Missing or absent menstrual periods, when not due to pregnancy, usually have a hormonal cause.
One of the most common of these is menopause, in which a woman stops having periods because her ovaries are no longer producing estrogen. Other reasons for absent menstrual periods include:
- Lack of ovulation
- Excess prolactin secretion by the brain
- Thyroid disorders
- Eating disorders
- Excessive exercise
Rarely, absent menstrual periods can be caused by scarring of the uterine cavity as a result of a medical curettage procedure.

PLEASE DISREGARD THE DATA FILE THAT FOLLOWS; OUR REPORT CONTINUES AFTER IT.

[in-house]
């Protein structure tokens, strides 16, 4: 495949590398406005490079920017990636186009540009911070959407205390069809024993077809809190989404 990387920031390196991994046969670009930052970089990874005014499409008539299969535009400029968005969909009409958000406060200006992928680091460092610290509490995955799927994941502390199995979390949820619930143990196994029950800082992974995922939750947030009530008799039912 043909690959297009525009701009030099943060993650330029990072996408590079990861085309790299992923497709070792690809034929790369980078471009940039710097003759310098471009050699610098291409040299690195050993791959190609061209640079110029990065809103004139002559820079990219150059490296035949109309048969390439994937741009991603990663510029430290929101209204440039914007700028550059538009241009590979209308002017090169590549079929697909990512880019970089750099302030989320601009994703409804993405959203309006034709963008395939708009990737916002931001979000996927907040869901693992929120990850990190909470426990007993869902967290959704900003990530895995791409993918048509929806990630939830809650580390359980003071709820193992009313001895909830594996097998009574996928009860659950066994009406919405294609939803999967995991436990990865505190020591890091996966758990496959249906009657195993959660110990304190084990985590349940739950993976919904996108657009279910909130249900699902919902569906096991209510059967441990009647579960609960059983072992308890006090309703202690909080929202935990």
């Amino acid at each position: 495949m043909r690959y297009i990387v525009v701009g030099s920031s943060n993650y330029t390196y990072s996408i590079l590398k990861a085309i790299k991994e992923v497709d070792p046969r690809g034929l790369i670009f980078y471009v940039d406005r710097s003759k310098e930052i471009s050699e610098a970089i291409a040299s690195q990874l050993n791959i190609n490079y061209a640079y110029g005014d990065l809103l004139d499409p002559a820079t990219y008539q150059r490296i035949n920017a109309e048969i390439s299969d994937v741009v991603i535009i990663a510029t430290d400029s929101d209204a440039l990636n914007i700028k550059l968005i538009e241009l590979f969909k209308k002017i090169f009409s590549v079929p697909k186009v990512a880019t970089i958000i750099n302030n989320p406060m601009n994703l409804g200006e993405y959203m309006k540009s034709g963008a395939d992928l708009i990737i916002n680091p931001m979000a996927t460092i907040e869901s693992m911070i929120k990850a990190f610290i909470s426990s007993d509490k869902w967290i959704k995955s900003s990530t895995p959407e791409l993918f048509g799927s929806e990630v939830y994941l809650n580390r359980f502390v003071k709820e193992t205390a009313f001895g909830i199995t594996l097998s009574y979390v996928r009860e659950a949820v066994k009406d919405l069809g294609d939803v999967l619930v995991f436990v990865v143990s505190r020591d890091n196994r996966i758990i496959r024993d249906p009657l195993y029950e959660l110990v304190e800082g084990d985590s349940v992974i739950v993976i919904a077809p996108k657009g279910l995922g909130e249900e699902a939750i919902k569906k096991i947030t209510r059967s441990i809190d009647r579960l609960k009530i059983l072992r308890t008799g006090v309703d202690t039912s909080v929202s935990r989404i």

You may be experiencing an abnormal menstrual cycle if:
- your menstrual cycle is longer than 31 to 35 days apart
- day one of your period to day one of your next period is shorter than two weeks
- you need to change tampons or sanitary pads after only one or two hours
- your period lasts longer than 7 days
- you suddenly begin experiencing severe menstrual cramps
See your health care provider if you experience any of the above symptoms.
Treatment options are selected once the cause of the infrequent or absent menstrual periods has been identified. Treatment may involve lifestyle changes, such as moderation of diet or exercise habits, and hormonal medications such as oral contraceptive pills, thyroid medication or estrogen replacement therapy.